Scripture records several enemies encountered by the children of Israel as they traveled from Egypt to Canaan. To name only a few:
- Pharaoh and the Egyptian army (Exodus 14:4–9; 14:30–31)
- the Amalekites (Exodus 17:8–16)
- the Canaanites of Arad (Numbers 21:1–3)
- the Amorites (Numbers 21:21–31)
We rightly recognize that these enemies parallel the enemies of the Christian today. Of course we don't fight against flesh and blood (Ephesians 6:12) – our enemies are no less real, but they aren't visible to the human eye. I'm old enough to remember preachers who used to talk about "the world, the flesh, and the devil": I'm not entirely sure that's a complete list either, it seems to me Ephesians 6:12 goes a little further than that. Nevertheless, we are in conflict just like Israel was in conflict.
We can think of the enemies of Israel as three general groups. The first contains Pharaoh and his army. That was a terrifying enemy, and Israel was explicitly told not to fight them: the command was "Fear not: stand still, and see the salvation of Jehovah" (Exodus 14:13). Then there is the second group, enemies like the Amalekites. There was real battle with the Amalekites, but there was no utter destruction: Amalek's power was broken (Exodus 17:13), but there was the promise of perpetual war with them (Exodus 17:16). Finally, we might think of the third group as being like the Canaanites of Arad: the Lord gave Israel victory over them in a single decisive battle, they were utterly destroyed.
In broad terms, we have those same three types of enemy. It's striking that when Scripture talks about sin (as opposed to "sins", the principle, not the specific transgressions), it uses the language of deliverance. I'd guess that every believer has prayed for victory over sin, but I can't find a single place where Scripture uses the language of victory when it talks about sin. Scripture talks about deliverance in relation to sin, not victory. Israel wasn't victorious over Pharaoh, Israel was delivered from Pharaoh (Exodus 14:30).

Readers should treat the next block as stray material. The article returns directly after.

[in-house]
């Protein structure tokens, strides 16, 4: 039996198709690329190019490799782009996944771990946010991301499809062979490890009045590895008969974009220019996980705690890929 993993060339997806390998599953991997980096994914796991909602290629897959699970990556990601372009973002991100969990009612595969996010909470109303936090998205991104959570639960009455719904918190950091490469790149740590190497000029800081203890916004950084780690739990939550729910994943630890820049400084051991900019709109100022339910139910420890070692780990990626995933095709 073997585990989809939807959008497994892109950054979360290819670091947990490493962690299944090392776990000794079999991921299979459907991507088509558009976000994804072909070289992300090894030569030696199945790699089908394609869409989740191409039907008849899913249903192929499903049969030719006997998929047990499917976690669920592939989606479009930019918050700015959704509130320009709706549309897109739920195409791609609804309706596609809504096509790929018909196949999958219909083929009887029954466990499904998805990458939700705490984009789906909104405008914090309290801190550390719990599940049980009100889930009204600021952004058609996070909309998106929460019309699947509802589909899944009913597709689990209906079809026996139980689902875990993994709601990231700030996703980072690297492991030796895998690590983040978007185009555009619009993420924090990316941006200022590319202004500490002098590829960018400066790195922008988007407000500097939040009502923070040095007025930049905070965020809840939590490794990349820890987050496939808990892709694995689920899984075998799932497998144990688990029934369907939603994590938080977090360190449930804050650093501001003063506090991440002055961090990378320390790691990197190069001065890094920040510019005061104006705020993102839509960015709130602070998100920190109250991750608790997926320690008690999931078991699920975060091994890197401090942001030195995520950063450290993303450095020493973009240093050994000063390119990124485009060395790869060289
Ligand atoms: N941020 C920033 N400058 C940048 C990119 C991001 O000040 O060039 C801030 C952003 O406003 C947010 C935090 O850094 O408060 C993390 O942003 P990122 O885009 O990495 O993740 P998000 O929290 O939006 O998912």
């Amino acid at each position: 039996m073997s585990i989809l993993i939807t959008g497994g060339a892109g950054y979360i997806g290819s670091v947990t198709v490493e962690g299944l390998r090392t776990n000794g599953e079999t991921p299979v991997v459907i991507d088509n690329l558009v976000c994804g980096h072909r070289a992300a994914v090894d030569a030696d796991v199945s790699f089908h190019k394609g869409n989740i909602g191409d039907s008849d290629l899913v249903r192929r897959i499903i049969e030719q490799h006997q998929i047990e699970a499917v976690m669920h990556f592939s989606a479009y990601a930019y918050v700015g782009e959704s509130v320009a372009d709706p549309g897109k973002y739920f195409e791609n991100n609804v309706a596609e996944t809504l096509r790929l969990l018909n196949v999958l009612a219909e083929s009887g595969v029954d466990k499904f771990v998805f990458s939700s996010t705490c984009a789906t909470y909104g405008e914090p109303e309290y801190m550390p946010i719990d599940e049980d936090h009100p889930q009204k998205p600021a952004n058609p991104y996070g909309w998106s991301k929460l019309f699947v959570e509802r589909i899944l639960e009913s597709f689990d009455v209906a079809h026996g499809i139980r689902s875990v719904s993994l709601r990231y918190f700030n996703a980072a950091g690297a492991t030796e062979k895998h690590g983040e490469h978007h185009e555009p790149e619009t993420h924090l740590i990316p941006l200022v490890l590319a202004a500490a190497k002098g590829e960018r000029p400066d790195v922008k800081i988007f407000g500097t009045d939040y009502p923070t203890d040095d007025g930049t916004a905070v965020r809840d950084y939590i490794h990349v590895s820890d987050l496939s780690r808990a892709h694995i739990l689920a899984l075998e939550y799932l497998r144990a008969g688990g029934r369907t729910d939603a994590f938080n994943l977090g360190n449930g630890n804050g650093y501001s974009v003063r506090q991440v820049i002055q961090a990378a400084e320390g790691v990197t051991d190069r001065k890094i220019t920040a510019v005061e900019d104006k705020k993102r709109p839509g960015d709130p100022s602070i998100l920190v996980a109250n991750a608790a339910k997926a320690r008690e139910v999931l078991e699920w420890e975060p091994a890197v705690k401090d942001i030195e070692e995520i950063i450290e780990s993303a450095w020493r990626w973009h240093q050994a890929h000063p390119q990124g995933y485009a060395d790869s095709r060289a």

The New Testament uses similar language when it discusses the flesh to the language used to discuss Amalek. Amalek's power is broken, but the conflict is still perpetual. The flesh is still there in us: it's power is broken, but there is ongoing conflict (Galatians 5:17).
I suspect our "members on the earth" (Colossians 3:5) fall into this second category. I suspect they aren't ever really gone, although their power over us may be broken. And while we are called to put them to death, I'm not sure they ever quite die. I'd be interested to hear people's comments on that...
It seems to me the specific habits of the flesh (Colossians 3:8–9) fall into the third category. There is very real conflict with those things, but we don't see war from generation to generation like with Amalek. The epistles differentiate between the flesh and its habits. We won't be rid of the flesh until the Lord Jesus changes our vile bodies (Philippians 3:21), but that's not to say its habits are here to stay. Indeed, Galatians 5:16 seems to indicate the opposite.
But the real point is, we need to know our enemy. We need to have the spiritual discernment to understand when we're called to "stand still and see the salvation of Jehovah", and when we're called to pick up a sword and charge at the foe.